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, 52 (4), 1754-1766

Induced Mutations in the starch Branching Enzyme II ( SBEII) Genes Increase Amylose and Resistant Starch Content in Durum Wheat

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Induced Mutations in the starch Branching Enzyme II ( SBEII) Genes Increase Amylose and Resistant Starch Content in Durum Wheat

Brittany Hazard et al. Crop Sci.

Abstract

Starch is the largest component of the wheat (Triticum aestivum L.) grain and consists of approximately 70-80% amylopectin and 20-30% amylose. Amylopectin is a highly-branched, readily digested polysaccharide, whereas amylose has few branches and forms complexes that resist digestion and mimic dietary fiber (resistant starch). Down-regulation of the starch branching enzyme II (SBEII) gene by RNA interference (RNAi) was previously shown to increase amylose content in both hexaploid and tetraploid wheat. We generated ethyl methane sulphonate (EMS) mutants for the SBEIIa-A and SBEIIa-B homoeologs in the tetraploid durum wheat variety Kronos (T. turgidum ssp. durum L.). Single-gene mutants showed non-significant increases in amylose and resistant starch content, but a double mutant combining a SBEIIa-A knock-out mutation with a SBEIIa-B splice-site mutation showed a 22% increase in amylose content (P<0.0001) and a 115% increase in resistant starch content (P<0.0001). In addition, we obtained mutants for the A and B genome copies of the paralogous SBEIIb gene, mapped them 1-2 cM from SBEIIa, and generated double SBEIIa-SBEIIb mutants to study the effect of the SBEIIb gene in the absence of SBEIIa. These mutants are available to those interested in increasing amylose content and resistant starch in durum wheat.

Figures

Figure 1
Figure 1
Structure of the SBEIIa and SBEIIb genes and location of the primers used to screen the tetraploid Kronos TILLING population (⇀ ↼) and the selected mutants. T4- numbers indicate the line ID and the numbers below the effect of the mutation on the protein. Mutation effects are described using a number for the position of the amino acid change, a letter on the left describing the original amino acid, and a letter on the right indicating the new amino acid (* indicates premature stop codon and # a deleted splicing site). Rectangles represent exons. Mutations on the A genome are indicated above the gene structure and mutations in the B genome below the gene structure.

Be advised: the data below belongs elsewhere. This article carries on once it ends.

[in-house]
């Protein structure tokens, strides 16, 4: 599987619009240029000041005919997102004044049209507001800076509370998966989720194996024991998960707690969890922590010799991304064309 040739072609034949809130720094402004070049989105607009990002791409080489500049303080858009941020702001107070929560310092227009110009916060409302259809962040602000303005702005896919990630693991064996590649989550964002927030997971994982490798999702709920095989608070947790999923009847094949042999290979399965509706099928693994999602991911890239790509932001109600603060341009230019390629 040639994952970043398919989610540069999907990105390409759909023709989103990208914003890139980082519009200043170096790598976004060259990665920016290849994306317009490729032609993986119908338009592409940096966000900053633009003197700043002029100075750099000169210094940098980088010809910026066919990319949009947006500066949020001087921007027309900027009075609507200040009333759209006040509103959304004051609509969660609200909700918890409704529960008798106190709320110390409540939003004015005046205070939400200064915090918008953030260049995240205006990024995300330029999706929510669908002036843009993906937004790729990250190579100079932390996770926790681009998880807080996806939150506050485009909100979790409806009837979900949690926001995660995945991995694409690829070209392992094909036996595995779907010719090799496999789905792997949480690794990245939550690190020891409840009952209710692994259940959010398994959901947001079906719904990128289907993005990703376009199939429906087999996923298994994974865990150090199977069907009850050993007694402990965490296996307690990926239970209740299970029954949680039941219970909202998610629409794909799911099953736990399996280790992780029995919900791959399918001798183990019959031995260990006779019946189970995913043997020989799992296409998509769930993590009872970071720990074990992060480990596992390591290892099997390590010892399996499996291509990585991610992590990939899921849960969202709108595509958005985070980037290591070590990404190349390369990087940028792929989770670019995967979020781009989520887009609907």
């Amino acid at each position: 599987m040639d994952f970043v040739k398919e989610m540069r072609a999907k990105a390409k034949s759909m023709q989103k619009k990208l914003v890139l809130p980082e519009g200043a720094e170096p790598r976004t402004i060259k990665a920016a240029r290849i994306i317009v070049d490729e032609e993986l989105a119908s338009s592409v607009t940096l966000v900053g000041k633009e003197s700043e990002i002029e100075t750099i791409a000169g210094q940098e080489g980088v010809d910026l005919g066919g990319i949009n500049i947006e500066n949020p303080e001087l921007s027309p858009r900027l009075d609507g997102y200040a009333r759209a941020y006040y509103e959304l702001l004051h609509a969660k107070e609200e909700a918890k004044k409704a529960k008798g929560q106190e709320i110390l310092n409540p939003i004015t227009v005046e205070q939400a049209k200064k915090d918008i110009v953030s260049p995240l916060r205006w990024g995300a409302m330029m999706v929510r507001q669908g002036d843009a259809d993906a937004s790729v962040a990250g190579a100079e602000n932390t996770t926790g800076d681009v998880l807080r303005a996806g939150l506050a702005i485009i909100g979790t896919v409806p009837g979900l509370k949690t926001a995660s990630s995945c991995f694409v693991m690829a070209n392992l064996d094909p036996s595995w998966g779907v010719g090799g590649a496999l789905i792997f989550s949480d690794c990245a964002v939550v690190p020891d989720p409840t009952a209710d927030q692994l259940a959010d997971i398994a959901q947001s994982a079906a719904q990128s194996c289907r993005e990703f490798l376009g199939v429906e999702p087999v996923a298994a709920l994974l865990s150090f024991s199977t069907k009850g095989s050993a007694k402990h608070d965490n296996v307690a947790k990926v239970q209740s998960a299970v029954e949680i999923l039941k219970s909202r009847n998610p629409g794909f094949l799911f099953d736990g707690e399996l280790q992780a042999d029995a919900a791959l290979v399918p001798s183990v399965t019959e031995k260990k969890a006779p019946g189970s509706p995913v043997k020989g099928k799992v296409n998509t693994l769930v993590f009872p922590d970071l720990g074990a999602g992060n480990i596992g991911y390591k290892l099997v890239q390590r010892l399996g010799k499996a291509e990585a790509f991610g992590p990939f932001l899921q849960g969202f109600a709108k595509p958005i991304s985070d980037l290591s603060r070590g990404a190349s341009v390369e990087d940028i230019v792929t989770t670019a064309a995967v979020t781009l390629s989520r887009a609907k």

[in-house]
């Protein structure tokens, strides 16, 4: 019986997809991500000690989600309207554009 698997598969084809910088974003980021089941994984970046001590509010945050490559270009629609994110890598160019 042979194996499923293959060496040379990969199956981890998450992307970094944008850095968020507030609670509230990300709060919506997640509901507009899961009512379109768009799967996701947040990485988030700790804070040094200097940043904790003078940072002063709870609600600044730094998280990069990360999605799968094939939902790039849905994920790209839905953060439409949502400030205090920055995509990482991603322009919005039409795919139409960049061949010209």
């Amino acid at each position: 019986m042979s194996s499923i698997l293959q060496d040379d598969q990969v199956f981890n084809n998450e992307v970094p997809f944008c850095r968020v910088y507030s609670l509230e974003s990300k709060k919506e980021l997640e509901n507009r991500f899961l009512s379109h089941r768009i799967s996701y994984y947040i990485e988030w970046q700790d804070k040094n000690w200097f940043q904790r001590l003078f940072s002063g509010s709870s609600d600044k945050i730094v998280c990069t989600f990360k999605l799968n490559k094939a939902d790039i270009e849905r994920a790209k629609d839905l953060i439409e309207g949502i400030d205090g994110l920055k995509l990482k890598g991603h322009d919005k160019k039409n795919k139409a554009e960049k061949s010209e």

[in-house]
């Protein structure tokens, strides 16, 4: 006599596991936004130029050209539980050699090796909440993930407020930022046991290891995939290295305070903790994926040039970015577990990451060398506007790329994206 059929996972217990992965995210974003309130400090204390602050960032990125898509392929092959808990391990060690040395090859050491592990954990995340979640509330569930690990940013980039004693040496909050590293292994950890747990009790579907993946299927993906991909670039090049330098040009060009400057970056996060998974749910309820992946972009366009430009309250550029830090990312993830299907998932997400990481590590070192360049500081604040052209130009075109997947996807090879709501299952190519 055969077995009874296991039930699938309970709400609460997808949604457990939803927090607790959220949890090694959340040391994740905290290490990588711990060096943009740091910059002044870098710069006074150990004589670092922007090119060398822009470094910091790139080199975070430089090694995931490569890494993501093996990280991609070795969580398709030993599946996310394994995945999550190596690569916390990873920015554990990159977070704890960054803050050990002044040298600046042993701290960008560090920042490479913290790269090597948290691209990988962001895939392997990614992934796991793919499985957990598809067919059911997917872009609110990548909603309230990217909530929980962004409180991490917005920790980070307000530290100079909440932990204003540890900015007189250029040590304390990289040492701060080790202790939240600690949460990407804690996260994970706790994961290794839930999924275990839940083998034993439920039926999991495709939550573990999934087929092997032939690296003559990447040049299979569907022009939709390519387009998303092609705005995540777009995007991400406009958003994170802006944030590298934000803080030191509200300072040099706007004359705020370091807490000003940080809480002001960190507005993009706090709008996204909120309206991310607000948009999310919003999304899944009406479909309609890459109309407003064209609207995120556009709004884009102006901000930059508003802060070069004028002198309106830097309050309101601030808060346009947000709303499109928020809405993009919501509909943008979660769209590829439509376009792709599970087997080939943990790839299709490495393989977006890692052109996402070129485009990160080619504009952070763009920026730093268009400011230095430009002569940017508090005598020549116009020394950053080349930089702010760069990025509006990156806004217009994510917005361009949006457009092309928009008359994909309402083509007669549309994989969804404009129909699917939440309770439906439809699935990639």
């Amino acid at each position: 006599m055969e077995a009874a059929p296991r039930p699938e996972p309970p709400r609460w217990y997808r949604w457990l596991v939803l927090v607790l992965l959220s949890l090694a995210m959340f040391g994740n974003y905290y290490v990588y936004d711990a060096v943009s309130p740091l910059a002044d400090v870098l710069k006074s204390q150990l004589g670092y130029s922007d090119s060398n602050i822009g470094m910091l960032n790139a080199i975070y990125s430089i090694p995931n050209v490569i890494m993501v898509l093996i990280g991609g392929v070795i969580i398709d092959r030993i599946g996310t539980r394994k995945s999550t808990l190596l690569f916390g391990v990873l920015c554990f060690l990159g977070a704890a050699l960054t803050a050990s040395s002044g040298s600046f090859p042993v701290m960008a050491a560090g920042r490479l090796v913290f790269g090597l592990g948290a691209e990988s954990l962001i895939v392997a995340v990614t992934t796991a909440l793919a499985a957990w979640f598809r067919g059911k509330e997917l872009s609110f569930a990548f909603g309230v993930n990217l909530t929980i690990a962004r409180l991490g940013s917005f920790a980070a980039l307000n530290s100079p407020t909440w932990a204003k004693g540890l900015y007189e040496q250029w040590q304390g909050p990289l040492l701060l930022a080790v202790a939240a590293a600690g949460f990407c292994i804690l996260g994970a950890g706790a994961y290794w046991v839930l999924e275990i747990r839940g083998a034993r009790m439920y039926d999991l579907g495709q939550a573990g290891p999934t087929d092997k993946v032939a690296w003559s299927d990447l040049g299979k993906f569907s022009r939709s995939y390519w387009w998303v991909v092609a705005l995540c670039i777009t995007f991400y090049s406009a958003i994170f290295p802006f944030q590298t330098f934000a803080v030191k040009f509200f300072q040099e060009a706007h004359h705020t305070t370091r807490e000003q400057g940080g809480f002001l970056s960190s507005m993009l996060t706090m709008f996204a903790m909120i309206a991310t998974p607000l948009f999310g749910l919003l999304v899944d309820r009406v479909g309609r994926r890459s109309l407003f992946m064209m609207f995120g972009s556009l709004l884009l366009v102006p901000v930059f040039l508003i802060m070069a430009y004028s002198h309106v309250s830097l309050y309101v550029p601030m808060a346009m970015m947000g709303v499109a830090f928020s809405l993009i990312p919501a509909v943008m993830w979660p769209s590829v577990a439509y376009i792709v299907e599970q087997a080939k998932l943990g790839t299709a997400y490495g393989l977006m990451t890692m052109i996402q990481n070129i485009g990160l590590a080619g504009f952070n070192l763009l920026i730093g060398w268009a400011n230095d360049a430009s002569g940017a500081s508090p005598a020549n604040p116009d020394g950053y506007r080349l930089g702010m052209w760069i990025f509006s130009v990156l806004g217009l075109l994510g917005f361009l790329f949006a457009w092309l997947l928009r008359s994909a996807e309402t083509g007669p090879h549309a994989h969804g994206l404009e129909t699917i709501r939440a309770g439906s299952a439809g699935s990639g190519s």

Figure 2
Figure 2
Crossing scheme used to reduce the background mutations and to combine the different mutations. 2 BC indicates two backcross generations to the wild type Kronos line and ⊗ indicates self-pollination. Mutations were followed at each stage by sequencing the segregating lines.
Figure 3
Figure 3
Selected mutations for the B genome copy of the predicted SBEIIa protein. The E296# mutation results in the elimination of the splicing site between exons 8 (grey) and exon 9. The P303L mutation affects a highly conserved amino acid within the catalytic domain of the starch branching enzyme (line below sequences).
Figure 4
Figure 4
Characterization of durum sib lines with different combinations of SBEIIa alleles A) Percent amylose content in the grain. B) Resistant starch content in the grain C) Kernel weight. SBEIIa alleles: wild type (wt) alleles from Kronos in both A and B genomes (wt, white bar), mutations in SBEIIa-B alone (ΔB1= E296# and ΔB2=P303L, bar with horizontal lines), mutations in SBEIIa-A alone (ΔA= W220*, solid grey bar), and combinations of the mutations in both genomes (ΔAΔB1 and ΔAΔB2, black bars). Asterisks indicate probability values in Dunnett tests of mutant lines against the wild type sib line (*P< 0.05 and **P< 0.01).
Figure 5
Figure 5
Scanning electron micrographs of starch granules from wild type (A and B) and ΔAΔB1 SBEIIa double mutants (C and D). Bars represent 50 μm.

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